Time is one of our scarcest resources today. Unfortunately for most, it’s impossible to be in two places at once, but what is within your power is your ability to better organize your tasks and your time.
If you create e-learning content and want to make the most out of what time you have, these 5 tips will help improve your personal productivity and create more quality, online courses in less time.
1. Define your plan of attack
Even though the process for creating content is well-established, if you have a lot of tasks and all the phases start blurring together, it can be confusing. That’s why the first (and perhaps most important) thing you can do is lay out a plan for designing your online courses.
The steps to creating an e-learning course are usually as follows:
- Determine what the target audience is.
- Define the online course’s objectives.
- Organize the e-learning content.
- Propose guidelines for instructional design.
- Create a storyboard and script.
- Construct the e-learning course.
- Carry out tests to make sure it’s working correctly.
- Publish the course.
- Promote it and gather feedback.
- Measure the results.
2. Organize your schedule
Once you have your plan laid out, it’s time to organize your schedule so you can meet your deadlines and complete your tasks. Creating a style guide that centralizes all the main aspects of the process will help you streamline your approach and maintain consistency in your content.
Task managers and other organizational tools can also help you track the process in real-time.
3. Set up your workspace
It’s important to have an organized workspace that gives you access to everything you need right when you need it. This doesn’t just mean all the physical tools (notebooks, pens, etc.) but also the online tools and programs you need to do your job (Photoshop, Word, Google Drive, etc.).
Try it at your company! You’ll be shocked at how much time the simple act of having what you need at your fingertips will save.
4. Use authoring tools to your advantage
Digital transformation has brought about many new technologies that have become crucial allies to professionals and instructional designers from all walks of life. Specifically, authoring tools make it easy to blend a variety of elements throughout the process of creating e-learning courses.
The most important features (some of which you might already be using) are:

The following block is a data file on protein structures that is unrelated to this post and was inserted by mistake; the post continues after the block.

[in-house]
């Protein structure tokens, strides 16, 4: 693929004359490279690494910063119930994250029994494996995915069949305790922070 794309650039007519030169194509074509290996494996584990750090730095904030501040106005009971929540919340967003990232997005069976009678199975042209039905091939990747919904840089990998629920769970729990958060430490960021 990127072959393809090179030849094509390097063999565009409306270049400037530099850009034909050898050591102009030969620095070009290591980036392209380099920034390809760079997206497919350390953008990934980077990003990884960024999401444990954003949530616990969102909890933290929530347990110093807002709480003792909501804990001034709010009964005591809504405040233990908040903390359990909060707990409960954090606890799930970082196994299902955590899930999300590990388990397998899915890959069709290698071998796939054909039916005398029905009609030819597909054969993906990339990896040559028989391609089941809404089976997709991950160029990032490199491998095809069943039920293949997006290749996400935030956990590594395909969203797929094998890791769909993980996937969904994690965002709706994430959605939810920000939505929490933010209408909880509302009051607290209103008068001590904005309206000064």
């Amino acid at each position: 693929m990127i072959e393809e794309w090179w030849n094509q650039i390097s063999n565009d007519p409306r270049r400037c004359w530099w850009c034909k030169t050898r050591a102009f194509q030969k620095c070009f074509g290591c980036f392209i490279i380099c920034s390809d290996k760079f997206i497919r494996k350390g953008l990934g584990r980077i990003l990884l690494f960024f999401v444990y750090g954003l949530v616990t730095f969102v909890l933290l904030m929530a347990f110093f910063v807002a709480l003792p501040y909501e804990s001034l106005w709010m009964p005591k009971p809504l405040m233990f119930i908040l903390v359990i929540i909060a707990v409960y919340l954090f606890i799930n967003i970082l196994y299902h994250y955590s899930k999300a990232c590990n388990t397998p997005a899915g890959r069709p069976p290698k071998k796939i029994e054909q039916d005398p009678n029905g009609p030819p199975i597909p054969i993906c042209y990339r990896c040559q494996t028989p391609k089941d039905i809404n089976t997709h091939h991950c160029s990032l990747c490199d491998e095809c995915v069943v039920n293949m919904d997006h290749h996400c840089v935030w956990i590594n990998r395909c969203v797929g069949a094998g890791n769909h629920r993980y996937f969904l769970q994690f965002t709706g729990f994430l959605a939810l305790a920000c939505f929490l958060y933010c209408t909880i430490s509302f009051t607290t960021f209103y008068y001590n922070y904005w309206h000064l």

- Templates for creating the scenes, defining the subjects, and editing the layouts. They save creators time for each course.
- Multimedia content: although more and more e-learning courses are moving away from formats that rely heavily on text and images, not all tools have the same features. Embrace those that give you the option to include videos, comics, and other such formats that increase student engagement. There are even some out there that let you record content with a webcam.
- The ability to repackage content: for example, you could revive pre-existing elements or divide a longer video into multiple shorter videos or comics.
- Drag-and-drop functionality makes it easy to organize the courses’ elements without programming! It’s especially useful if you make multiple similar courses.
- Locally-stored or cloud-based content: having the option to save files locally or online is beneficial. This way, users can access what they need from anywhere that has internet access. You can also send them the course and have them download it. Flexibility is key, and it never hurts to have a hard copy or be able to download it from the cloud.
- Usability: The best authoring tools are designed to be intuitive so anyone can use them to customize their courses and streamline their workload without running into problems.
- The ability to quantify results: the tool you select should be able to provide analysis and evaluate user performance throughout their online training. The type of reporting can vary, but the important thing is to find the one that best suits your needs.
- Interactivity: Gone are the days where students were satisfied with reading a passage and answering questions (if they ever existed at all.) Today’s best tools allow for many types of interaction and are built around engagement. Some even present training materials as video games, what’s known as game-based learning.
5. Make use of related content
You may think that course designers create each individual course from scratch, creating brand new content and resources for each one. Doing this is possible, but not a great use of time. You don’t have to reinvent the wheel. If you have an image, video, or lesson from another course that might work for this one, adapt it!
Some of the things you can reuse are:
- Scenes and objects.
- Generic, universal examples.
- Evaluation types.